Six of the 278 randomised participants withdrew consent for their data to be used after randomisation, leaving 272 participants eligible for follow-up. At the 3 year follow up we collected outcome data from 179 (66%) participants; 96 (72%) from the TDR group and 83 (62%) from UC group respectively. Body weight was objectively measured in 90 (94%) and 78 (94%) participants in TDR and UC respectively, with the remaining 11(6%) of weight outcomes based on self-reported measures (Fig. 1)

Most participants were middle aged, 55% were women, and 90% were white British. The mean baseline BMI was 36.8 kg/m2, 20% were diagnosed with type 2 diabetes and 25% had hypertension at baseline (Table 1).

Table 1 Baseline characteristicsa.

Primary outcome

Weight change at 3 years was −6.3 kg (SD 9.1) in the TDR group and −2.7 kg (7.7) in the control group (Fig. 2), adjusted difference −3.3 kg (−9.4; −4.9), p < 0.0001. Sensitivity analyses for different assumptions about loss to follow-up did not change the findings (Table S1). In addition sensitivity analysis excluding self-reported outcomes did not change the findings (Table S2).

Fig. 2
figure 2

Weight change over 36 months in the intention-to-treat population*. *values represent means ±SEM.

There was no evidence that the effect of the intervention on weight change differed by age group (p = 0.37), baseline BMI (p = 0.73) or diabetes status (p = 0.35). However, the mean difference between TDR and control groups for weight change from baseline to 3 years was less in women than in men (p = 0.039), and there was an indication that participants from more deprived neighbourhoods also received less benefit from TDR than participants from less deprived areas (p = 0.058) (Fig. S1).

Secondary outcomes

At 3 years, 46% and 35% of participants in the TDR and UC group respectively who attended follow-up had lost ≥5% of their baseline weight, odds ratio (OR) 1.5 (0.8; 2.8), p = 0.20. Twenty-four percent and 13% of participants lost ≥10% baseline weight in the TDR and UC groups respectively; OR 1.9 (0.8; 4.2), p = 0.13 (Fig. S2). The change in fat mass showed similar changes to total body weight, albeit smaller (Table 2).

Table 2 Primary, secondary and exploratory outcomes by group.

At 3 years, there was no evidence of differences between groups in change in HbA1c or LDL cholesterol. Both systolic and diastolic blood pressure were lower in the TDR group although the between group difference was not significant for systolic blood pressure (Table 2). There was no evidence of a difference in the change in QRISK2 score between groups.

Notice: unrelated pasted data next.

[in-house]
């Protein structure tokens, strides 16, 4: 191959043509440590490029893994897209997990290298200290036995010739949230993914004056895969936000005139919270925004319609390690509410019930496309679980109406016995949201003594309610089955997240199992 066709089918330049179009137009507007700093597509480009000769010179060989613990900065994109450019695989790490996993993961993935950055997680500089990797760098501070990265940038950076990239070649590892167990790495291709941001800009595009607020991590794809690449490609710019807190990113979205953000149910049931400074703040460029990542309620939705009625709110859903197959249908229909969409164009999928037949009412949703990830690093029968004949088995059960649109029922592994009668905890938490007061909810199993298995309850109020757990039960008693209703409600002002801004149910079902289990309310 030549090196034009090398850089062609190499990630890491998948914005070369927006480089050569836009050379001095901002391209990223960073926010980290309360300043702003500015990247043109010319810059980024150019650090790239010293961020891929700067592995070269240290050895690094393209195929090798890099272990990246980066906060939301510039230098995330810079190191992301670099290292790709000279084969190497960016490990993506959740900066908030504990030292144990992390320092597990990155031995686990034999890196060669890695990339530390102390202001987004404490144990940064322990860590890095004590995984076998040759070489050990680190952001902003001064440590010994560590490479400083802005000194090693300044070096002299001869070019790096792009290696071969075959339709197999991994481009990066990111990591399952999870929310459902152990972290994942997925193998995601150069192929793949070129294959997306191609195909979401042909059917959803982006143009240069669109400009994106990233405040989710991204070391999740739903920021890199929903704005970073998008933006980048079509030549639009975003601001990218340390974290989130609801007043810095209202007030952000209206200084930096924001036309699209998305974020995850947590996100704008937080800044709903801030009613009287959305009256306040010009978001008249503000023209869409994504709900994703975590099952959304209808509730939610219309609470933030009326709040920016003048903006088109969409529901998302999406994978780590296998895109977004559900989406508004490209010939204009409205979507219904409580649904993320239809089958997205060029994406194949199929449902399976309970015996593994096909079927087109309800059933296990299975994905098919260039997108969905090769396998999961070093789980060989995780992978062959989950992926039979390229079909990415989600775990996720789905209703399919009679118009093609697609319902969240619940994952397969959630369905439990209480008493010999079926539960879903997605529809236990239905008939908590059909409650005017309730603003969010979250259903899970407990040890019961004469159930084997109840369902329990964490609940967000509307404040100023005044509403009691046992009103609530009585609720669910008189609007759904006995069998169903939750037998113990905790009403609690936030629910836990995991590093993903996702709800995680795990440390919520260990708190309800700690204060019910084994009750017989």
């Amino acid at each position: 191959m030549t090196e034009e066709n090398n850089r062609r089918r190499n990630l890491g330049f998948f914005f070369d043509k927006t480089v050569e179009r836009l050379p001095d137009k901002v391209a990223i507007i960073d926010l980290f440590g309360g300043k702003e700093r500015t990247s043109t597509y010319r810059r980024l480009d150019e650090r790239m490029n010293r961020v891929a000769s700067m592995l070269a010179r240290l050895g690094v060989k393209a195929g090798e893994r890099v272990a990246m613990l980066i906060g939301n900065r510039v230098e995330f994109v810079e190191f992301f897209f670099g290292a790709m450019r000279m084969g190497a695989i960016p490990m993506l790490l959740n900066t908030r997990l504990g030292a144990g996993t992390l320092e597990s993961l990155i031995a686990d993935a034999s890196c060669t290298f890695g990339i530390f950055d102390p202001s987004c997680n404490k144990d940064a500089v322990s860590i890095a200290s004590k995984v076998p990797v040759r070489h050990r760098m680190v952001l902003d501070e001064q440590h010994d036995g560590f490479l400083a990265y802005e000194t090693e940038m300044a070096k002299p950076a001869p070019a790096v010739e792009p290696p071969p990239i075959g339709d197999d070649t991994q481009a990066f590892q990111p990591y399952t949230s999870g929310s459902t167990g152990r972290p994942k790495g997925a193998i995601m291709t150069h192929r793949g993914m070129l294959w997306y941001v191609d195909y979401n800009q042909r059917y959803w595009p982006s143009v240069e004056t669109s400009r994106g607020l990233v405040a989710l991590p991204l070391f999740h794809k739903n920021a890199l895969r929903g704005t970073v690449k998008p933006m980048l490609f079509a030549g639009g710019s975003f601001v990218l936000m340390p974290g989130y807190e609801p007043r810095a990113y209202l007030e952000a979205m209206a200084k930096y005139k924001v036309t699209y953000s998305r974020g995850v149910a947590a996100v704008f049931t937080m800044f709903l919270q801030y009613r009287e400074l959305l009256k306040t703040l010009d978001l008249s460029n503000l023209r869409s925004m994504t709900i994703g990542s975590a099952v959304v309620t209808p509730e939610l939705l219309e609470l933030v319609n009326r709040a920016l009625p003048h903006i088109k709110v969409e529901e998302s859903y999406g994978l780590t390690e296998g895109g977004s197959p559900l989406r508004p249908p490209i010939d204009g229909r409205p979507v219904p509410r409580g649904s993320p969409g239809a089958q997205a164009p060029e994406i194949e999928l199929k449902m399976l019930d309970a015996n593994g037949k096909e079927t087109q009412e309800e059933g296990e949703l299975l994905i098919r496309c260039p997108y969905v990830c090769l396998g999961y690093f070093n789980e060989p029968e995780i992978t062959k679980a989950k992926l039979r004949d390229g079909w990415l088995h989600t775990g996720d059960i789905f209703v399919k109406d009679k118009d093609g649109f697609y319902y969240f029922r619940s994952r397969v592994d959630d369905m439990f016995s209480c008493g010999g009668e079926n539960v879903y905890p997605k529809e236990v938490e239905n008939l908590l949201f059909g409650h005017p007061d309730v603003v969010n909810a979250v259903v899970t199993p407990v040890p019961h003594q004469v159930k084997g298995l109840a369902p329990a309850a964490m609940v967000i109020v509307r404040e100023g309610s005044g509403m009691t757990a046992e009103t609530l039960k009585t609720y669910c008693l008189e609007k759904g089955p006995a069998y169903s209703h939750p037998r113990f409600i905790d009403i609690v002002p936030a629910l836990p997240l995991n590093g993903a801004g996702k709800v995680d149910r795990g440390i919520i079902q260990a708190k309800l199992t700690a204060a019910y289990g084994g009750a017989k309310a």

In a post-hoc analysis, we examined the effectiveness of the TDR programme for people with diabetes or hypertension (Table S3 and S4). We advocated reductions in medication for hypertension or diabetes in the initial phase of the TDR programme, which may have masked changes in blood pressure and glucose regulation. In these small subgroups there was no evidence that medication changes differed significantly between groups.

Exploratory outcomes

Changes between end of programme (6 months) and 3 years

Both groups gained weight between 6 months (the end of the programme) and 3 years. The control group gained 1.2 kg (SD 9.1) and the intervention group gained 8.9 kg (SD 9.4), adjusted difference +6.9 kg (95% CI 4.2, 9.5).

The change in waist circumference showed a similar pattern to changes in body weight and fat mass. There was no evidence of differences between groups in glucose regulation, triglycerides or cholesterol fractions between 6 months and 3 years (Table 2).

Quality of life

Quality of life measures at 3 years improved in both groups compared with baseline with no evidence of a difference between groups except for the visual analogue scale component of EQ-5D, where the improvement was greater in the UC group (Table 2).

Self-reported weight loss attempts

At 3 years, 70% participants in the TDR group and 68% in the UC group who attended follow up reported attempting to lose weight in the 4 weeks prior to their appointment. Of those reporting trying to lose weight, 49% of people in the TDR group, and 50% in the UC group reported that they were attending a formal weight management programme. The mean weight loss at 3 years of the participants reporting trying to lose weight compared with those not currently trying to lose weight was −7.6 kg versus −4.8 kg in the TDR group and −3.6 kg versus −1.6 kg in the UC group.